Something that Amish books offer that is a little different than the usual is the Threat of English-ification. Oh noes, will Chick abandon everything she knows to be with some English dude? From what I can generalize, no that does not happen. Chick’s sister or cousin or best friend may (and usually ends up miserable), but I don’t think I’ve heard of an instance where Chick does. One less story given attention, ergo legitimacy.

And what about non-Amish Christian romances? …Nothing changes, really, because non-Amish Chick is usually still relegated to the role of passive yearning until something (men) happens. And we have the non-Amish version of the Threat, in this case the Threat of Secularization. Except, oddly enough, there are instances where Chick does marry the Secular Dude, but that’s because she transformed him into the Formerly Secular Dude. But Come-to-Jesus is the trope of Christian fiction. But more on that later.

So what kind of background do these characters come from? Generally speaking, sympathetic characters come from two-(hetero)-parent, middle-class, specifically Christian households. Usually the variation is whether they have siblings or not. Single narrativity out the ears. We get more variation out of less-to-non-sympathetic or Redemption Narrative characters—at least within the context that they came from non-Christian and fucked-up households. Granted, some of this variability is inevitable, all happy households being similar while fucked-up households are fucked up in their own little snowflake ways. But if you’re going with the nondescript happy background, you’re gonna need to…compensate, I guess, by introducing variability somewhere else.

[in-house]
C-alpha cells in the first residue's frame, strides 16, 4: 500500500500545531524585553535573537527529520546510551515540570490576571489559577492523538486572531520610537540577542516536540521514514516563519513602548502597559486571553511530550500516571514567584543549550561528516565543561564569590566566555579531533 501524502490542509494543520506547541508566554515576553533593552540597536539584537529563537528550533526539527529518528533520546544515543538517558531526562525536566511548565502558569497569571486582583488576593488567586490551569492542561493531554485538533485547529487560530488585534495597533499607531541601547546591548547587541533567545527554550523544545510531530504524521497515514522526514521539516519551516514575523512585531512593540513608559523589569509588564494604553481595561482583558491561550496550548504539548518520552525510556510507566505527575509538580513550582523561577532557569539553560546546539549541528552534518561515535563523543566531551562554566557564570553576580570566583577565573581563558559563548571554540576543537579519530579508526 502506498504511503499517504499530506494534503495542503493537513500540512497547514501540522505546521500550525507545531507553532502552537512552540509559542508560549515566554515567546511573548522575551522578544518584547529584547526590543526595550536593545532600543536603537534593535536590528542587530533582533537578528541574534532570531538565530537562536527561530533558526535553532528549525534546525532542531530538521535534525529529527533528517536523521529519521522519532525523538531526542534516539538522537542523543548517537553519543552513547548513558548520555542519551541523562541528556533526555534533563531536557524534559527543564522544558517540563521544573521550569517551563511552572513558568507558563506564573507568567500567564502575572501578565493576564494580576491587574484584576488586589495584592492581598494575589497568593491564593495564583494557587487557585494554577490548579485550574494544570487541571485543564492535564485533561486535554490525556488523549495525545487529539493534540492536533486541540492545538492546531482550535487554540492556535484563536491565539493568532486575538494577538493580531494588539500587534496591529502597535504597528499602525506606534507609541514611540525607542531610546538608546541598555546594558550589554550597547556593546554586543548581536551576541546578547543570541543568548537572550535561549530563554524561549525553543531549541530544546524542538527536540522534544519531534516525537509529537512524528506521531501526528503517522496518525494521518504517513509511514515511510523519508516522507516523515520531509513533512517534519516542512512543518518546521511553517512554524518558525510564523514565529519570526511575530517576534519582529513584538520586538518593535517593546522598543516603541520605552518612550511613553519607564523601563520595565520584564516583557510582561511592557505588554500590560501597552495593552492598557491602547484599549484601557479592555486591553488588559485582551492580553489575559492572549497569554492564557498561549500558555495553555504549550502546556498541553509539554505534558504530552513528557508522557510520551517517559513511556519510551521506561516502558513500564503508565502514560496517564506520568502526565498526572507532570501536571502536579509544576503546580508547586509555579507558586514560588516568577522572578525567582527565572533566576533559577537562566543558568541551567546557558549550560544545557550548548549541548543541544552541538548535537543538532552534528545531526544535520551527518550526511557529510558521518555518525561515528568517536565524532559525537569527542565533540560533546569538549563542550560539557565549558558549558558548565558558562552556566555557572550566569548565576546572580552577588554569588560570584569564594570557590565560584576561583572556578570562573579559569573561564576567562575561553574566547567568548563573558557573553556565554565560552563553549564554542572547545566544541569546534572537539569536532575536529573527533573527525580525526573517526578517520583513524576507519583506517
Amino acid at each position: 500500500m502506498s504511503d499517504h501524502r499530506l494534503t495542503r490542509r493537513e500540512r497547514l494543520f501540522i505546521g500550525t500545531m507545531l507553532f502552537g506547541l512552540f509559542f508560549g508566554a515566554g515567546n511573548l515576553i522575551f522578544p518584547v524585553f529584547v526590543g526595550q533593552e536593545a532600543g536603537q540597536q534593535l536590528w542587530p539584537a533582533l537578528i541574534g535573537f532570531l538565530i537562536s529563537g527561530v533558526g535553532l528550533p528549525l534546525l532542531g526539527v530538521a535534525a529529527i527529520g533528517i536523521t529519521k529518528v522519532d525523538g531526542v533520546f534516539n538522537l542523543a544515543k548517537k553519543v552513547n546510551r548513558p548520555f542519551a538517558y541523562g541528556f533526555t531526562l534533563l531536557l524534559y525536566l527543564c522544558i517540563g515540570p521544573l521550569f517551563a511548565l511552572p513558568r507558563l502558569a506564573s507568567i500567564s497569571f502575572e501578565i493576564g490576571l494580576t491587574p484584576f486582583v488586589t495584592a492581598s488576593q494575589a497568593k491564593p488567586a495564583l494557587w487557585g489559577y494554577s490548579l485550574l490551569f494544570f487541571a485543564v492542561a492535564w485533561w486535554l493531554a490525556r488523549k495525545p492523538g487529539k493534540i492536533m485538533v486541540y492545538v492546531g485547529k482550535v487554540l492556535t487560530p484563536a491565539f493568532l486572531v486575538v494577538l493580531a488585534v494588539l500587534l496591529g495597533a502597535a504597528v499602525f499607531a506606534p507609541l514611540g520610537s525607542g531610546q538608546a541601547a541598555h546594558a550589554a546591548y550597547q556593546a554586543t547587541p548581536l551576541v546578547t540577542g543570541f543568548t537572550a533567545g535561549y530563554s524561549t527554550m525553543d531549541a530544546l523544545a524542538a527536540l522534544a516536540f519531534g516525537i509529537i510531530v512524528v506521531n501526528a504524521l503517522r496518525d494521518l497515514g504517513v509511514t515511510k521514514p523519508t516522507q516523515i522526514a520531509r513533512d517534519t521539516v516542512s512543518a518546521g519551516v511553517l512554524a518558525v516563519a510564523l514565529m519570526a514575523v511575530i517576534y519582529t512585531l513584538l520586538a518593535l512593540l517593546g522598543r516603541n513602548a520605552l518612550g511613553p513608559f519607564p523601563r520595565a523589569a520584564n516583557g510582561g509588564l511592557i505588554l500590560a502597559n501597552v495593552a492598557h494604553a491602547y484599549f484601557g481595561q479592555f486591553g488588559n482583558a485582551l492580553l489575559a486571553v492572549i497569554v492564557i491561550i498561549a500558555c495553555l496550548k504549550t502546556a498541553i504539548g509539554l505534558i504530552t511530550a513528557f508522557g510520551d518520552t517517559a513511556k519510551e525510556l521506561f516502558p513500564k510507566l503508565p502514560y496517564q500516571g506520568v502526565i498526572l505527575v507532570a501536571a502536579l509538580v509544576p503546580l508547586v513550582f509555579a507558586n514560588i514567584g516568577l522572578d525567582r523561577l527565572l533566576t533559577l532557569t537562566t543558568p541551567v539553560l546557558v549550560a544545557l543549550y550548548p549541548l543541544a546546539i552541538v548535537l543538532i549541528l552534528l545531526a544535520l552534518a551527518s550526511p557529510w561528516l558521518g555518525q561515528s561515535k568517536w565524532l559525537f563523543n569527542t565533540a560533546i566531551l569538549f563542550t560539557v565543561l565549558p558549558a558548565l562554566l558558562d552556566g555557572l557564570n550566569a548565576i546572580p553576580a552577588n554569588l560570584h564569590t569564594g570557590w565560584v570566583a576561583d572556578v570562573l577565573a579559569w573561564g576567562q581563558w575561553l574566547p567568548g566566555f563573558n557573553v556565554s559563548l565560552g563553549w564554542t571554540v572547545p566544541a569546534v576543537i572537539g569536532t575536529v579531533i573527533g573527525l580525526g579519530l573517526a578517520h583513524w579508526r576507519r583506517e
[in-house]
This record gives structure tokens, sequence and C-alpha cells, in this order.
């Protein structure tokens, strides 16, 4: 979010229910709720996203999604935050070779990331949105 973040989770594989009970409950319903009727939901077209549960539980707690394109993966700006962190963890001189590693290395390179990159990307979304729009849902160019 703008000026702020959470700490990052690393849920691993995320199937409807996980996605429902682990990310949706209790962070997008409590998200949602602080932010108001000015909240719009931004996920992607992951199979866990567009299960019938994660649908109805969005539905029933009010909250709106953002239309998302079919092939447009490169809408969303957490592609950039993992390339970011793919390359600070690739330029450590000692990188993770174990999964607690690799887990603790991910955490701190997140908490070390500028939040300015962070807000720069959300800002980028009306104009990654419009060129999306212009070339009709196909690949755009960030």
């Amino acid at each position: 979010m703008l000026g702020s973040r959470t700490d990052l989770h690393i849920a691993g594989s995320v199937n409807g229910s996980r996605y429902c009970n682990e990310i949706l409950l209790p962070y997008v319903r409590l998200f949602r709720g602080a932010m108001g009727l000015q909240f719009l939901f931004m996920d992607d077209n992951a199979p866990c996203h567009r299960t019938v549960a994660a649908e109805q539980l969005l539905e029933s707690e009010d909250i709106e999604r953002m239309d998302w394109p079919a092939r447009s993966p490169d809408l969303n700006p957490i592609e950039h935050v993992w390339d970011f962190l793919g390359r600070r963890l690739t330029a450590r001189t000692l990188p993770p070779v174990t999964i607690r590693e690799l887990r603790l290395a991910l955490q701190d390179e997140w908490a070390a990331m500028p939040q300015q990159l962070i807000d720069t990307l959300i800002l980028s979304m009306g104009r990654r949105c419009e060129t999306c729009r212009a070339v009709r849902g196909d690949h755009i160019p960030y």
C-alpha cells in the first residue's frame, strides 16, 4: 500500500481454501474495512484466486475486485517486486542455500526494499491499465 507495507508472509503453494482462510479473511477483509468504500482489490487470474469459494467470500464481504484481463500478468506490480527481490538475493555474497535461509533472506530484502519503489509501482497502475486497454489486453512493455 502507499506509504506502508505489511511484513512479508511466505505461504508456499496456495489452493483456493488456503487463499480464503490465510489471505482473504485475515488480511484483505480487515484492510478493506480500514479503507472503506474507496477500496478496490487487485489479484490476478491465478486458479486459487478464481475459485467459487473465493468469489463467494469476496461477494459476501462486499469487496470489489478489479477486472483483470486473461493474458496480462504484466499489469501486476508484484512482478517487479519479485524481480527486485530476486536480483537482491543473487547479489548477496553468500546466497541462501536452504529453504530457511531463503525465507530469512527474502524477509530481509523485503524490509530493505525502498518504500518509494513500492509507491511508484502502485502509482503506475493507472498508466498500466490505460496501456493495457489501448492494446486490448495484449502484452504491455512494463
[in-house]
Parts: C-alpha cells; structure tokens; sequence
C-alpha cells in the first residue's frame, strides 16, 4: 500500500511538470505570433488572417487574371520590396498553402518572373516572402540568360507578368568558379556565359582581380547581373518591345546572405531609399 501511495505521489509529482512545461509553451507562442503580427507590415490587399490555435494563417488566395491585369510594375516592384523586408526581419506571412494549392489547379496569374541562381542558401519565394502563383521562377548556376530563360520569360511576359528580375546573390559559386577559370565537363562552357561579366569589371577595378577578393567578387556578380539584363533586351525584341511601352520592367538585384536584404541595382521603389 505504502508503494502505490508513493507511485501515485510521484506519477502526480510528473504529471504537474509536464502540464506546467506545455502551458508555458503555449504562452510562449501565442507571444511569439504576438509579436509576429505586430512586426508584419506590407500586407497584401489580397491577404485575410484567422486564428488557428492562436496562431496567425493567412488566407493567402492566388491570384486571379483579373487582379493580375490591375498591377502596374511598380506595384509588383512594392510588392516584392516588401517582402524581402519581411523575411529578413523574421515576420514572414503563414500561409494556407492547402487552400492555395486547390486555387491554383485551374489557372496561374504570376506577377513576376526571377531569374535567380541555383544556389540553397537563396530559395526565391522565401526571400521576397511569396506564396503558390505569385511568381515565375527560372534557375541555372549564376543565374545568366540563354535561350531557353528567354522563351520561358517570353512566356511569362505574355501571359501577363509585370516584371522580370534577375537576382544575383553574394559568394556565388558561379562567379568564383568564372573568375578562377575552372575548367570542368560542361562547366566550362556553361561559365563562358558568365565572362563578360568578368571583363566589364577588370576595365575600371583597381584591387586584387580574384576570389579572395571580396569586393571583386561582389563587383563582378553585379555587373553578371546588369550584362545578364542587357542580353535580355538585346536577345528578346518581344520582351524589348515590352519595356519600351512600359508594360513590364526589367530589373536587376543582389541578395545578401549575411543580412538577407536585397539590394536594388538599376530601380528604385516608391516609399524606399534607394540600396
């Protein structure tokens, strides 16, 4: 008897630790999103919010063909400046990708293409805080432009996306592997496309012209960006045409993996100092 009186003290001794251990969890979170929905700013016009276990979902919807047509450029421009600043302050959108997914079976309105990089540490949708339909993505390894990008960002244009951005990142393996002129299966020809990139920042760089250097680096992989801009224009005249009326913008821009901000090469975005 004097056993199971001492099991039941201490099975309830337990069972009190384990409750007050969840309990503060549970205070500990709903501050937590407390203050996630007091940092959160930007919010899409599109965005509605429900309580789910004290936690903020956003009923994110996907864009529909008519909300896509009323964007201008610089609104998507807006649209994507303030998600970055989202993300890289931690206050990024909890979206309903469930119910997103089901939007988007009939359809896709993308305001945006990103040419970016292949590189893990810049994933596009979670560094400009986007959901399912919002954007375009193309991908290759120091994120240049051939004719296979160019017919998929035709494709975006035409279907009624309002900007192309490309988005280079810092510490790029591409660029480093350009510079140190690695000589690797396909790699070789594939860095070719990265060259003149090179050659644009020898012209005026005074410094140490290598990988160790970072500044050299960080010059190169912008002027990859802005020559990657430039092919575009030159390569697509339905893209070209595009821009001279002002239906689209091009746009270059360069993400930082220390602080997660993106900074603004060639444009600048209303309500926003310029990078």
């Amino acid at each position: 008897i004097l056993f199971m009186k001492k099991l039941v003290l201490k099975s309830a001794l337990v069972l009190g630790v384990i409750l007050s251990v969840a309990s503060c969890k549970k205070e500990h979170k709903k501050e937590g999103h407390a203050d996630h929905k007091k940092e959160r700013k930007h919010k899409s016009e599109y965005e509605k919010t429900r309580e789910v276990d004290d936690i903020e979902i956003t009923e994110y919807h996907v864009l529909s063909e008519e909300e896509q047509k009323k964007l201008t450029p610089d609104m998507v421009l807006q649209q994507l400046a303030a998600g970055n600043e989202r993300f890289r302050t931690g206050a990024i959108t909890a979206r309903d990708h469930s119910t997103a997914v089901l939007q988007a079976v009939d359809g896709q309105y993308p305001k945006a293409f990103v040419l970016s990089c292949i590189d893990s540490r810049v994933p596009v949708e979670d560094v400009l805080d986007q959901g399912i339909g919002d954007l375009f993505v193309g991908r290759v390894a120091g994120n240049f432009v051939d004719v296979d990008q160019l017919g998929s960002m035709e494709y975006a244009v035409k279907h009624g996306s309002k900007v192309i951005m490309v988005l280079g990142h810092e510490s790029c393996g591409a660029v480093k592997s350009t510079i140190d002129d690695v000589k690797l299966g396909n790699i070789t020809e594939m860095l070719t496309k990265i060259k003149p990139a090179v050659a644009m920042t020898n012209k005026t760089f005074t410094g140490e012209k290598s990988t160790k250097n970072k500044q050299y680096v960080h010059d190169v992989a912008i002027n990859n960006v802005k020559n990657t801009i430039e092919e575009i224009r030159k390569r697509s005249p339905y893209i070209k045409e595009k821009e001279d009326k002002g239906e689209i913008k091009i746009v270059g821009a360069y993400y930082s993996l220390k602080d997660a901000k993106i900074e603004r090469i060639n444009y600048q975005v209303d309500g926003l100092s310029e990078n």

But let’s shift to the Redemption Narrative, perhaps the most singular of single narratives. AKA the Come-to-Jesus, the staple of Christian fiction. It’s kinda inevitable that when this audience thinks that Christianity is the only thing worth thinging, we are not going to have much narrative variation by way of characters being Jewish/atheist/Buddhist/pagan/Muslim and also being wholesome and happy about it. It is what it is, but it really cramps down on narrative variation, so it needs to be compensated for.